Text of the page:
Written in free verse, an increasingly popular style of writing in the YA trade, SOLD will move you and anger you -- exactly McCormick's intent. It's beautifully written and worth all of the accolades it has received (it is a National Book Award finalist). Highly recommended.
Comment Was this review helpful to you? Yes No Sending feedback...
Thank you for your feedback. If this review is inappropriate, please let us know.
Sorry, we failed to record your vote. Please try again
35 of 38 people found the following review helpful A Kid's Review on November 11, 2006
Format: Hardcover
This book is a deep and horrifying look at what could happen to any girl in southeast Asia at any time, and that fact alone is why it succeeds. It is an uncensored and very effective view of an unthinkable world, written in first-person and present tense which makes it all the more intense and realistic.

I am 12 years old and I have been aware for quite some time of the basic idea of prostitution, but this book deals with the issue on a much more personal level, and as a result it raises the reader's awareness of just how terrible such a thing is. Even the scenes before the introduction to Happiness House make you feel earnestly sorry for Lakshmi as her poor family struggles with the drought and then the monsoon.

Even though Lakshmi wants nothing more than to leave, she finds friends in some of the other girls of the harem and a few boys from the city. These characters are all just as interesting as the heroine herself, ranging from the cruel manager Mumtaz to the teenage son of one of the older workers at Happiness House. The more grim scenes throughout the book didn't leave a very pleasant feeling in my gut, but they achieve their goal of honoring the bravery of the poor children who really live through this terrifying situation.

While we are left at somewhat of a cliffhanger ending, it is a satisfying conclusion while along the road to it Lakshmi triumphs in all of the ways that matter - from learning how to speak English to standing up to the men who come to violate her every day. Highly reccommended for children and adults alike.
2 Comments Was this review helpful to you? Yes No Sending feedback...
Thank you for your feedback. If this review is inappropriate, please let us know.
Sorry, we failed to record your vote. Please try again
12 of 12 people found the following review helpful By H2Steacher on May 4, 2007
Format: Hardcover
I bought this book for my Freshman English classroom library on the reputation of McCormick's earlier novel "Cut" and as a possible tie-in to Margaret Atwood's "The Handmaid's Tale" (which I read last year w/a Senior class). As other fellow readers have mentioned, the topic of "Sold" is modern-day slavery. The book is written in a series of free verse poems (which seems to be in vogue for many recent YA Lit titles), which allows easy access for many students. Keep in mind, however, the subject matter is rather mature though the lexile level isn't particularly daunting.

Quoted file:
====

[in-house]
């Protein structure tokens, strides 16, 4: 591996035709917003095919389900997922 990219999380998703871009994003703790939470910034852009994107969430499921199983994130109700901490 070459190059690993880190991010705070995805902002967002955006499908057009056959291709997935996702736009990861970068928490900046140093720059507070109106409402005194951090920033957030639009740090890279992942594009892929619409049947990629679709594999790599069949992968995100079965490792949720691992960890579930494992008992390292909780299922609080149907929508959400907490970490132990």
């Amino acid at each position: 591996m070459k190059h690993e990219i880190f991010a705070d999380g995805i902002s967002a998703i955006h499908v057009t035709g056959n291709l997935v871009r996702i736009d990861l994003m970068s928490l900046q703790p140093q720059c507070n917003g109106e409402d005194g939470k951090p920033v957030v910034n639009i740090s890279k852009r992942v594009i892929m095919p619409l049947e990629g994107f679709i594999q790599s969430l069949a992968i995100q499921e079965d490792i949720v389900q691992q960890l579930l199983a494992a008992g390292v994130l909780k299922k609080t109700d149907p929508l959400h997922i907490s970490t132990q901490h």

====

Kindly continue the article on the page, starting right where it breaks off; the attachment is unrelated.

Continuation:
For the first quarter of the novel, McCormick does an exceptional job of transporting the Reader to the farmlands of Nepal. I did really feel like I was in another world, very different from my southern Californian environment. The whole process of being sold into slavery is also handled beautifully. It is all very subtle. Only after several entries, does the protagonist (like the Reader) realize the gravity of her situation. Two-thirds of the novel is spent describing life in the brothel: the humiliation, the optimism of leaving, the crushing realization that you can never really leave, mistrust, hope, risk.

Overall, I liked the book. I think it deals with a seldom discussed topic, albeit an important one. McCormick's Afterword at the end of the book really brought the issue home that this is not some isolated case, extraordinary for its uniqueness. It is haunting to think that this story goes on in the lives of thousands of young people every day! The only thing I found fault with the novel was its rather abrupt ending (which I won't spoil). If you purchase "Sold", I don't think you will be disappointed. A very good read.
Comment Was this review helpful to you? Yes No Sending feedback...
Thank you for your feedback. If this review is inappropriate, please let us know.
Sorry, we failed to record your vote. Please try again

Customer Images

Most Recent Customer Reviews


What Other Items Do Customers Buy After Viewing This Item?